McCarthy accuses Pelosi of 'lying to the American public' about strength of war powers resolution

House Minority Leader Kevin McCarthyKevin Owen McCarthyDon't let 'welfare for all' advocates derail administration's food stamp program reforms Barr has considered resigning over Trump tweets about DOJ: reports Overnight Energy: Green groups to sue over Trump rollback of Obama water rules | GOP climate plan faces pushback from right | Bezos launches B climate initiative MORE (R-Calif.) accused Speaker Nancy PelosiNancy PelosiDon't let 'welfare for all' advocates derail administration's food stamp program reforms Hillicon Valley: Officials worry about Nevada caucus technology after Iowa | Pelosi joins pressure campaign on Huawei | Workers at Kickstarter vote to unionize | Bezos launches B climate initiative Pelosi joins pressure campaign on Huawei MORE (D-Calif.) of “lying to the American public” about the strength of the nonbinding war powers resolution slated to come to the floor on Thursday, arguing the measure has no power to curb the president’s ability to take additional military action against Iran. 

McCarthy argued President TrumpDonald John TrumpFed saw risks to US economy fading before coronavirus spread quickened Pro-Trump super PAC hits Biden with new Spanish-language ad in Nevada Britain announces immigration policy barring unskilled migrants MORE did not need congressional approval to launch an airstrike that killed Iranian Maj. Gen. Qassem Soleimani and blasted Democrats' decision to take up the war powers resolution introduced by freshman Rep. Elissa SlotkinElissa SlotkinM ad buy praises swing-district Democrats' environmental work The Hill's Campaign Report: Buttigieg, Sanders ahead in Iowa debacle Vulnerable House Democrats benefit from fundraising surge amid impeachment MORE (D-Mich.), a former Department of Defense official and CIA analyst.

McCarthy noted concurrent resolutions are not sent to the president and do not become law, equating the power of the measure to the resolutions used by Congress to “invite the soap box derby to Capitol Hill.”

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“Make no mistake, today's war powers resolution cannot become law, by definition, it will never be sent to the president, and it will never limit his constitutional authority to defend the American people,” he told reporters at a press conference on Thursday.  

“This is a meaningless vote that only sends the wrong message that the House Democrats would rather stand with the socialist base than stand against Iran.”

He continued, “Well, first of all, they're [Democrats] lying to the American public by concurrent resolution. It has no power. It has no power whatsoever. It's equivalent to when we invite the soap box derby to Capitol Hill."

“So the Speaker just stood before you, and either does not know the meaning of the Constitution, or she lied to you — I'm not sure which one it is. The idea that they want to curb the ability of the president to react when more than 600 Americans have been killed, when our embassy has been attacked, when an American was killed and that was a red line.”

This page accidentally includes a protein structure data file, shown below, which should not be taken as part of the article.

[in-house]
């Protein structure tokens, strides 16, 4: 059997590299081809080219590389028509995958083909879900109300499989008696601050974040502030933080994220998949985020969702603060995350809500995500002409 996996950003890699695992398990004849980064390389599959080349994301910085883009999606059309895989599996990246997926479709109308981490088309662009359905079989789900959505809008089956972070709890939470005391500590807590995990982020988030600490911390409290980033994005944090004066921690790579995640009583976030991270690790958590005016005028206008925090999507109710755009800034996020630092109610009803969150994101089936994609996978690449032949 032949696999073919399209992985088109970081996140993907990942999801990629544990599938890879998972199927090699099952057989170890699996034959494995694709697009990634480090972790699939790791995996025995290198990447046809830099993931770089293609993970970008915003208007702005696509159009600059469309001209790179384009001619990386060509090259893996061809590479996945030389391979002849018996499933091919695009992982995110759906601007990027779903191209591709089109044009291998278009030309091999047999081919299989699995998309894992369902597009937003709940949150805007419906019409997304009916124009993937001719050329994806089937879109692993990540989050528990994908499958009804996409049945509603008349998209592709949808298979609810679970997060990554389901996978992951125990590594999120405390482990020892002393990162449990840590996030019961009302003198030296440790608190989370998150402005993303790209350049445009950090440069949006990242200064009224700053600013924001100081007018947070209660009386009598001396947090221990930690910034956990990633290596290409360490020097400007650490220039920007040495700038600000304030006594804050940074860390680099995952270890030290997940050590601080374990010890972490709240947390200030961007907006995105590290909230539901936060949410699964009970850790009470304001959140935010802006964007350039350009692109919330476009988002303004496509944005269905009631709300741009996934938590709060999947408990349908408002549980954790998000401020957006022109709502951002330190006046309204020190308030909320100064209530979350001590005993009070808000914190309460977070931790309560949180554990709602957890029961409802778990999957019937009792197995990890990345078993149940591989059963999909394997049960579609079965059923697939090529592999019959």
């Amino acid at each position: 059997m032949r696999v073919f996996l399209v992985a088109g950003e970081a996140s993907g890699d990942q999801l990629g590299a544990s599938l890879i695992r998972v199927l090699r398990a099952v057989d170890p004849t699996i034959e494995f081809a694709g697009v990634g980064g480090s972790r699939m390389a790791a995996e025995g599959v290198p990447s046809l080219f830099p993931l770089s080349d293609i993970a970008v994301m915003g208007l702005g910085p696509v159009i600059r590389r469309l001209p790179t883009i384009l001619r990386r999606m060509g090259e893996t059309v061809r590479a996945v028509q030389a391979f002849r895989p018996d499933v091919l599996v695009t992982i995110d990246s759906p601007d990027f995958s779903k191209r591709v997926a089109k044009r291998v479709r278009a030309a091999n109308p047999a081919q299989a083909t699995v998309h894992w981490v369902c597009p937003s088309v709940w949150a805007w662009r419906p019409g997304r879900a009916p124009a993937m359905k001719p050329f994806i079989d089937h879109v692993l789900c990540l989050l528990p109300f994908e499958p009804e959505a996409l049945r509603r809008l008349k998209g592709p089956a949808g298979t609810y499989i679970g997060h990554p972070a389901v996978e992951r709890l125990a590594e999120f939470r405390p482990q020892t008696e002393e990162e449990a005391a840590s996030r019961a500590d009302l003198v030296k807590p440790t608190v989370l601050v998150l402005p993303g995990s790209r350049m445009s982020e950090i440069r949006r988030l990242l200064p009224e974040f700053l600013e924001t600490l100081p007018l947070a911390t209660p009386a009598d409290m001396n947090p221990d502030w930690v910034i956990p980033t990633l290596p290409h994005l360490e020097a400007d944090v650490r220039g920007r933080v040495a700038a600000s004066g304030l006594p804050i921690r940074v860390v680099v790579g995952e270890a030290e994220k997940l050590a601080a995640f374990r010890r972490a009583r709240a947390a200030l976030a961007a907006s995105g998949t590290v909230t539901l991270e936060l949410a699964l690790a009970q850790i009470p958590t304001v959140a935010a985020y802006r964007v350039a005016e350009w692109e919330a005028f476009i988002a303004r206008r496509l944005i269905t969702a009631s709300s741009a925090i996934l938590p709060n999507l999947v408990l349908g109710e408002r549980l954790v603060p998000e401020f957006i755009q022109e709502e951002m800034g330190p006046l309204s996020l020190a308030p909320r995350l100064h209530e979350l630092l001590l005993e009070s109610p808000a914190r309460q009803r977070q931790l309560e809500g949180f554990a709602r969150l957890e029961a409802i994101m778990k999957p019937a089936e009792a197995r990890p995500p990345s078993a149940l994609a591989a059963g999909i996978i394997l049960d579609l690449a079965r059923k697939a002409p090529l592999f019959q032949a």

McCarthy said he welcomes a debate on war powers, but criticized the timing of the resolution, accusing Pelosi of “defending Soleimani,” and taking aim at her remarks at a press conference that “we have no illusions about Iran, no illusions about Soleimani — he was a terrible person, did bad things. But it's not about how bad they are, it's about how good we are."

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“What do you say to all the Gold Star families? Did you listen to what the Speaker just said? That Soleimani was a bad person, but — there is no but. He's a bad person because he kills American soldiers, he's a bad person because he led against the embassy, he's a bad person because he went after the tankers, he's a bad person because he bombed the refinery, he's a bad person because he was planning more against the Americans,” he said. 

“The president was right in his actions and we are safer today for it. I think that part of what the Democrats are doing today is wrong.” 

McCarthy’s comments came shortly after Pelosi asserted the measure has “real teeth” despite its nonbinding nature, telling reporters the decision to move forward with the concurrent resolution instead of binding legislation was strategic and intentional. 

“We're taking this path because it does not require a signature of the president of the United States,” she said at a press conference on Thursday morning. “This is a statement of the Congress of the United States and I will not have that statement be diminished by whether the president will veto it or not.” 

While two Republicans — Sens. Rand PaulRandal (Rand) Howard PaulSenate braces for fight over impeachment whistleblower testimony Pelosi names first-ever House whistleblower ombudsman director The Hill's Morning Report — AG Barr, GOP senators try to rein Trump in MORE (Ky.) and Mike LeeMichael (Mike) Shumway LeeThe Hill's Morning Report — AG Barr, GOP senators try to rein Trump in Overnight Defense: Senate votes to rein in Trump war powers on Iran | Pentagon shifting .8B to border wall | US, Taliban negotiate seven-day 'reduction in violence' The 8 Republicans who voted to curb Trump's Iran war powers MORE (Utah) — said they plan to support a similar measure introduced by Sen. Tim KaineTimothy (Tim) Michael KaineThe Hill's Morning Report — AG Barr, GOP senators try to rein Trump in Overnight Defense: Senate votes to rein in Trump war powers on Iran | Pentagon shifting .8B to border wall | US, Taliban negotiate seven-day 'reduction in violence' Democratic senators ask FDA to ban device used to shock disabled students MORE (D-Va.) in the upper chamber, GOP lawmakers in the House are expected to largely remain unified in their stance against the resolution.